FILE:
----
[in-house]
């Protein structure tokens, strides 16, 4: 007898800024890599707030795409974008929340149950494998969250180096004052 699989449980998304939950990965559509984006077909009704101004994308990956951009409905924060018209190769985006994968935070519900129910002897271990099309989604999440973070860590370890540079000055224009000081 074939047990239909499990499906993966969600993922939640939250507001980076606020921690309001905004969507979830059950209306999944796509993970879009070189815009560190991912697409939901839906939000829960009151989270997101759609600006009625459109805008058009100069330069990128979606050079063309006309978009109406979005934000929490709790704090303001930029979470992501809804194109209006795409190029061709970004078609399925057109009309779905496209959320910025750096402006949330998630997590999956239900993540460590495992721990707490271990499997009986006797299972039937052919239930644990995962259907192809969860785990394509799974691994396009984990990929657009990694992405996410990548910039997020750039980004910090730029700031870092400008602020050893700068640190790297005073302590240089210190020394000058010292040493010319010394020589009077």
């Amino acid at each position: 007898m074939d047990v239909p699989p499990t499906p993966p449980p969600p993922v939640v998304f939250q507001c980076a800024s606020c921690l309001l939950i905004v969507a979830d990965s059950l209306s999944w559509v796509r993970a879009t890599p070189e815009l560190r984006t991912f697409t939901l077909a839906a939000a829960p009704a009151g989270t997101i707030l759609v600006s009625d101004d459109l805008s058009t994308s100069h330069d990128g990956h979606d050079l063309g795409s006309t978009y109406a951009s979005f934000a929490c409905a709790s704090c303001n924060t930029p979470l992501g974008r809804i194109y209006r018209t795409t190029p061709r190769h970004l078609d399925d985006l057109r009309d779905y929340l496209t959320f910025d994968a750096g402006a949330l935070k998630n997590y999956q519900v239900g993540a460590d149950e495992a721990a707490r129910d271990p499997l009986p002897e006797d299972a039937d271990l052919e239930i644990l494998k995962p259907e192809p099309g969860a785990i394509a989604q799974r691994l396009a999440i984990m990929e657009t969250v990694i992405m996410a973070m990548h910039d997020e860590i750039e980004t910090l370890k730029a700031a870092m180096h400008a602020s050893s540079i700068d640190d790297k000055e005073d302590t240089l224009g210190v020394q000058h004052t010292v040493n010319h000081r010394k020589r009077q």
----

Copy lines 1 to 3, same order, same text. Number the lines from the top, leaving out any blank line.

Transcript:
[in-house]
């Protein structure tokens, strides 16, 4: 007898800024890599707030795409974008929340149950494998969250180096004052 699989449980998304939950990965559509984006077909009704101004994308990956951009409905924060018209190769985006994968935070519900129910002897271990099309989604999440973070860590370890540079000055224009000081 074939047990239909499990499906993966969600993922939640939250507001980076606020921690309001905004969507979830059950209306999944796509993970879009070189815009560190991912697409939901839906939000829960009151989270997101759609600006009625459109805008058009100069330069990128979606050079063309006309978009109406979005934000929490709790704090303001930029979470992501809804194109209006795409190029061709970004078609399925057109009309779905496209959320910025750096402006949330998630997590999956239900993540460590495992721990707490271990499997009986006797299972039937052919239930644990995962259907192809969860785990394509799974691994396009984990990929657009990694992405996410990548910039997020750039980004910090730029700031870092400008602020050893700068640190790297005073302590240089210190020394000058010292040493010319010394020589009077």
């Amino acid at each position: 007898m074939d047990v239909p699989p499990t499906p993966p449980p969600p993922v939640v998304f939250q507001c980076a800024s606020c921690l309001l939950i905004v969507a979830d990965s059950l209306s999944w559509v796509r993970a879009t890599p070189e815009l560190r984006t991912f697409t939901l077909a839906a939000a829960p009704a009151g989270t997101i707030l759609v600006s009625d101004d459109l805008s058009t994308s100069h330069d990128g990956h979606d050079l063309g795409s006309t978009y109406a951009s979005f934000a929490c409905a709790s704090c303001n924060t930029p979470l992501g974008r809804i194109y209006r018209t795409t190029p061709r190769h970004l078609d399925d985006l057109r009309d779905y929340l496209t959320f910025d994968a750096g402006a949330l935070k998630n997590y999956q519900v239900g993540a460590d149950e495992a721990a707490r129910d271990p499997l009986p002897e006797d299972a039937d271990l052919e239930i644990l494998k995962p259907e192809p099309g969860a785990i394509a989604q799974r691994l396009a999440i984990m990929e657009t969250v990694i992405m996410a973070m990548h910039d997020e860590i750039e980004t910090l370890k730029a700031a870092m180096h400008a602020s050893s540079i700068d640190d790297k000055e005073d302590t240089l224009g210190v020394q000058h004052t010292v040493n010319h000081r010394k020589r009077q």